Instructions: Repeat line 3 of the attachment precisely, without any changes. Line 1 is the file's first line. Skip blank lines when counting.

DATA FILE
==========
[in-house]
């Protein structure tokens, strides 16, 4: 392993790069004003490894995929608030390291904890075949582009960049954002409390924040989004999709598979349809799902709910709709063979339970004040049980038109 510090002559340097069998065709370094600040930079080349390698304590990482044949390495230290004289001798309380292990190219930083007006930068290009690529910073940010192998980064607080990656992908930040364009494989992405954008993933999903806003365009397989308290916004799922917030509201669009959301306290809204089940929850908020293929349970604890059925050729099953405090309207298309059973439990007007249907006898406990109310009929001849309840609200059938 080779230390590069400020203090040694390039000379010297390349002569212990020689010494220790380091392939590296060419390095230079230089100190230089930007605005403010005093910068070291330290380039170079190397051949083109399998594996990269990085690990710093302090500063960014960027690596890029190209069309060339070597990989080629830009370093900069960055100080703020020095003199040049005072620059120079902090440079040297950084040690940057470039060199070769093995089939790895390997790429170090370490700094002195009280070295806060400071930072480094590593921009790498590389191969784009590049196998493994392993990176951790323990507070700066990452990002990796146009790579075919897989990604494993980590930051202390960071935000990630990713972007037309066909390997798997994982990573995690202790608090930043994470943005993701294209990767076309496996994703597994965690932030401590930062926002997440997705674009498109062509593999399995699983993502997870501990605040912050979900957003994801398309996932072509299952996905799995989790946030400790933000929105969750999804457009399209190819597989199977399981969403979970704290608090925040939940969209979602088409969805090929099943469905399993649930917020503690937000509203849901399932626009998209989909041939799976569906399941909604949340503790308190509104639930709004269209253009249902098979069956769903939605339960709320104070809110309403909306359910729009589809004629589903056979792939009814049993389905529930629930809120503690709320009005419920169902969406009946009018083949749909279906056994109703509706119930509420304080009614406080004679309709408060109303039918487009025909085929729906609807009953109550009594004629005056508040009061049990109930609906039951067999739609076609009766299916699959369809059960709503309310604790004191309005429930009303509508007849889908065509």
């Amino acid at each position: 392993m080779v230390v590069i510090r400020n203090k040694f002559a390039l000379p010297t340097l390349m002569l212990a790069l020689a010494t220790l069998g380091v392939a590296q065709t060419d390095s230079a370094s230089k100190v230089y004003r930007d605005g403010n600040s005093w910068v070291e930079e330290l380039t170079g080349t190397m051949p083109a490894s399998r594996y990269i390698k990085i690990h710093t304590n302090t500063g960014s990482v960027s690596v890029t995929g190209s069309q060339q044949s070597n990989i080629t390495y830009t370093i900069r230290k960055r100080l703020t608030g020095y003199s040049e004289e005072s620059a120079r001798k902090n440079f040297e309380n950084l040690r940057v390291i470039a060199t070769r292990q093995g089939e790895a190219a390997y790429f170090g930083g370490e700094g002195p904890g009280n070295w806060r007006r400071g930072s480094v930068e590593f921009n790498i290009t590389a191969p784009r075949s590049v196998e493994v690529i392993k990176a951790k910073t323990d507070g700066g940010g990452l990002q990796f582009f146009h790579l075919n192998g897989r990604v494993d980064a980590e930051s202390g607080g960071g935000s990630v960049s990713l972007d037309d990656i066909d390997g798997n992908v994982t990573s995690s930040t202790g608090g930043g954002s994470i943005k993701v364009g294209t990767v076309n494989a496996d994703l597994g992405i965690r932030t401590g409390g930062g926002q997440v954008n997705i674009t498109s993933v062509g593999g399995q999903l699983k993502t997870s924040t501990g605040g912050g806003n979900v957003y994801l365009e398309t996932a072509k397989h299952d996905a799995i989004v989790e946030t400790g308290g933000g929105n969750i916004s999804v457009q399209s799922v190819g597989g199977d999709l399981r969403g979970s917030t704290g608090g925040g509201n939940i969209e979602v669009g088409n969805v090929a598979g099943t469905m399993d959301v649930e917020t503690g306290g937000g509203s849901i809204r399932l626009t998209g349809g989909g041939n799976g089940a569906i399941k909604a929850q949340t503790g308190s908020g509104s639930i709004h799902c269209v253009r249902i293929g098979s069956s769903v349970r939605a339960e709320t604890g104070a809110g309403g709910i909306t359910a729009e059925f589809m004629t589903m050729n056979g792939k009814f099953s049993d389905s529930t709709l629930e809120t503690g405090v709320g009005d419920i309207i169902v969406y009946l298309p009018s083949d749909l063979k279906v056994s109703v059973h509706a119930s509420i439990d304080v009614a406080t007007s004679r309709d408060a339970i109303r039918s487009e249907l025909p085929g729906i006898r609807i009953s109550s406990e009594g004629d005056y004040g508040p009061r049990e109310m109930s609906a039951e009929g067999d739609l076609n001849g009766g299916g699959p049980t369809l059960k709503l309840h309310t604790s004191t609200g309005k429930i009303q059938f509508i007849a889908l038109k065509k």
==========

């Amino acid at each position: 392993m080779v230390v590069i510090r400020n203090k040694f002559a390039l000379p010297t340097l390349m002569l212990a790069l020689a010494t220790l069998g380091v392939a590296q065709t060419d390095s230079a370094s230089k100190v230089y004003r930007d605005g403010n600040s005093w910068v070291e930079e330290l380039t170079g080349t190397m051949p083109a490894s399998r594996y990269i390698k990085i690990h710093t304590n302090t500063g960014s990482v960027s690596v890029t995929g190209s069309q060339q044949s070597n990989i080629t390495y830009t370093i900069r230290k960055r100080l703020t608030g020095y003199s040049e004289e005072s620059a120079r001798k902090n440079f040297e309380n950084l040690r940057v390291i470039a060199t070769r292990q093995g089939e790895a190219a390997y790429f170090g930083g370490e700094g002195p904890g009280n070295w806060r007006r400071g930072s480094v930068e590593f921009n790498i290009t590389a191969p784009r075949s590049v196998e493994v690529i392993k990176a951790k910073t323990d507070g700066g940010g990452l990002q990796f582009f146009h790579l075919n192998g897989r990604v494993d980064a980590e930051s202390g607080g960071g935000s990630v960049s990713l972007d037309d990656i066909d390997g798997n992908v994982t990573s995690s930040t202790g608090g930043g954002s994470i943005k993701v364009g294209t990767v076309n494989a496996d994703l597994g992405i965690r932030t401590g409390g930062g926002q997440v954008n997705i674009t498109s993933v062509g593999g399995q999903l699983k993502t997870s924040t501990g605040g912050g806003n979900v957003y994801l365009e398309t996932a072509k397989h299952d996905a799995i989004v989790e946030t400790g308290g933000g929105n969750i916004s999804v457009q399209s799922v190819g597989g199977d999709l399981r969403g979970s917030t704290g608090g925040g509201n939940i969209e979602v669009g088409n969805v090929a598979g099943t469905m399993d959301v649930e917020t503690g306290g937000g509203s849901i809204r399932l626009t998209g349809g989909g041939n799976g089940a569906i399941k909604a929850q949340t503790g308190s908020g509104s639930i709004h799902c269209v253009r249902i293929g098979s069956s769903v349970r939605a339960e709320t604890g104070a809110g309403g709910i909306t359910a729009e059925f589809m004629t589903m050729n056979g792939k009814f099953s049993d389905s529930t709709l629930e809120t503690g405090v709320g009005d419920i309207i169902v969406y009946l298309p009018s083949d749909l063979k279906v056994s109703v059973h509706a119930s509420i439990d304080v009614a406080t007007s004679r309709d408060a339970i109303r039918s487009e249907l025909p085929g729906i006898r609807i009953s109550s406990e009594g004629d005056y004040g508040p009061r049990e109310m109930s609906a039951e009929g067999d739609l076609n001849g009766g299916g699959p049980t369809l059960k709503l309840h309310t604790s004191t609200g309005k429930i009303q059938f509508i007849a889908l038109k065509k």